Eyewear Classics

For The Chorus

This is a collection about memory, music, loss, sex, God and fighting.  Primarily lyrical in tone, in one way or another it contains only love poems.

Keiran Goddard’s poetry throws light on the things you’re not supposed to notice; the fear and the beauty in a lover’s handwriting, a snapped vine, an uneasy friendship. No cutting through swathes of irony or meta-hedging; Goddard does things the hard way so you don’t have to. Old codes, imminent disasters, the raw clay of change. For The Chorus is the most assured, urgent and unabashedly Romantic debut I’ve read in a very long time.” -Luke Kennard

Keiran Goddard is a writer who sees the visionary in the ordinary - ties on a chair are 'a waterfall of wax tongues'. a jacket is 'two folded ravens....settled for the night' -  and are charged with the presence, or absence, of the other - the friend, the loved one, the lost one. The voice is perfectly judged, with never a surplus word.  - Gillian Clarke, National Poet for Wales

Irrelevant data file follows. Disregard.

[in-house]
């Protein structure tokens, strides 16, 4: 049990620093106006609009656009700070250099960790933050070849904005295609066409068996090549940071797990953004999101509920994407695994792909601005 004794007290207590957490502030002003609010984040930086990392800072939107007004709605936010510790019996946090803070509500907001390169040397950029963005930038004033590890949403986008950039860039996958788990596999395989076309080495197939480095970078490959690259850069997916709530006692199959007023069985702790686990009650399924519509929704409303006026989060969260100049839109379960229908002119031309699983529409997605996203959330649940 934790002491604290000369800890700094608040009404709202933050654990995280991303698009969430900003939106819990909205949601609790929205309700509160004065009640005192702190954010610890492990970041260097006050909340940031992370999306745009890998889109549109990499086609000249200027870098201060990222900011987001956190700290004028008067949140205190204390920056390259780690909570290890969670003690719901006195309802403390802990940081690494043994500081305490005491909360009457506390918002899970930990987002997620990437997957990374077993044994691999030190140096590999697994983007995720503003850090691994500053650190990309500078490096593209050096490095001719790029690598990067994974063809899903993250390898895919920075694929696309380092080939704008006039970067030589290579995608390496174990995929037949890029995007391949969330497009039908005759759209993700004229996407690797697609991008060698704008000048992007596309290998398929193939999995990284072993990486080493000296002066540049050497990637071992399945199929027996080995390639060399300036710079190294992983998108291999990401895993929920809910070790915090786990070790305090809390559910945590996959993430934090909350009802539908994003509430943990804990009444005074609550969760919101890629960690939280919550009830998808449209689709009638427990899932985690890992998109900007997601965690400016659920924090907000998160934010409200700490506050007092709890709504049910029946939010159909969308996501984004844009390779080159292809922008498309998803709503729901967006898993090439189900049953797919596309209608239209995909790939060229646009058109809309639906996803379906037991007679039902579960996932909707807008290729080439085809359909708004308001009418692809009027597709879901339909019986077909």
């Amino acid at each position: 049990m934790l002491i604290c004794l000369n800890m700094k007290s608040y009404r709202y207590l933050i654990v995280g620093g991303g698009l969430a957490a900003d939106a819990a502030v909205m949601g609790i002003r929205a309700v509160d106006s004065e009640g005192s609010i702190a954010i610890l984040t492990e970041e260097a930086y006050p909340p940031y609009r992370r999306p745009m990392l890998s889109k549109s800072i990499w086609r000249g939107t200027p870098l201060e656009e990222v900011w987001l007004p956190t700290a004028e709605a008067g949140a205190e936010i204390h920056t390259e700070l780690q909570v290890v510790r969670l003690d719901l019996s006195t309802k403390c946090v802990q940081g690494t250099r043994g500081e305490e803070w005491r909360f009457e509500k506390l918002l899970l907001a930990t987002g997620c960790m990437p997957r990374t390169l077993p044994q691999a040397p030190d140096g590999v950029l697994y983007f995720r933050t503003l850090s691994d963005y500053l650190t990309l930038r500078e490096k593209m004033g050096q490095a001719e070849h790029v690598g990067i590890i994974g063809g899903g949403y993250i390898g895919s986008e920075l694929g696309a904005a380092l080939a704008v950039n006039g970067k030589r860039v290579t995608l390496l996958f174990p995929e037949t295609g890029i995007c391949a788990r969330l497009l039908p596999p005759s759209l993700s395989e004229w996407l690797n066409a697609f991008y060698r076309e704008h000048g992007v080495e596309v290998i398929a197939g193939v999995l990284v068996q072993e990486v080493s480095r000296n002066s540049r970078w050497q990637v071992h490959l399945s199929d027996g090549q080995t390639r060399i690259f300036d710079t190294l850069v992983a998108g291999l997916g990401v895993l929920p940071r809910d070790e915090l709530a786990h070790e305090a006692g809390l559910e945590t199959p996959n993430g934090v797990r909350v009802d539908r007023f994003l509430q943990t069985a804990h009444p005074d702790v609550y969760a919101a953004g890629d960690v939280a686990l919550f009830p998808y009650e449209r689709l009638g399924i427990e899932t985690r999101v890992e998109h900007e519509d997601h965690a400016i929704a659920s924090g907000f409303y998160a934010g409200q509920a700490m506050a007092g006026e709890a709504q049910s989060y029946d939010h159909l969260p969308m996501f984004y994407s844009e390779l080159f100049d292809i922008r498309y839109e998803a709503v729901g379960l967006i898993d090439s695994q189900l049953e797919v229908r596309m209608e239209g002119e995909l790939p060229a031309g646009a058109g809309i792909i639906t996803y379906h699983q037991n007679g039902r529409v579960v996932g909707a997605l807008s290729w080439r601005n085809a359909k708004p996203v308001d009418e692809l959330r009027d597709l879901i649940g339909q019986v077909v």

An urgency of direct communication wedded to an inventively metaphorical working through distinguishes the soundscape of Keiran Goddard's first collection. For the Chorus brings up the curtain on a singular voice emerging from its line. - Peter Robinson



Keiran Goddard was born and raised in Shard End, Birmingham and educated in Oxford. His work has previously been published in a number of magazines and anthologies and his first pamphlet, Strings, came out in 2013. This is his debut collection

He has worked as a journalist and editor and in higher education. He now works in the third sector, is a poetry editor for the Squawk Back and is undertaking a research project on contemporary poetics. His other interests include wine, whiskey, books, music and invective.


What an utter angle-poise lamp of a neck you have,
you disconcertingly accurate thrower of light
on to the busted hunch of my bedroom furniture.

You have cast the ties looped on the back of my chair
as a festival plant, a waterfall of wax tongues
drooping from a branch above the city square.

Lit my jacket as two folded ravens
that have set their feathers and settled
for the night at the foot of the bed.

In the illuminated shrag of the floorboard
I am made beachcomber, botanist,
someone concerned with forestry.

I am struck, collecting twigs and etching
a comedian’s circle around our feet.
I press a splintered finger against

the button-hole of a bird’s chest,
and edge myself quietly towards the light.

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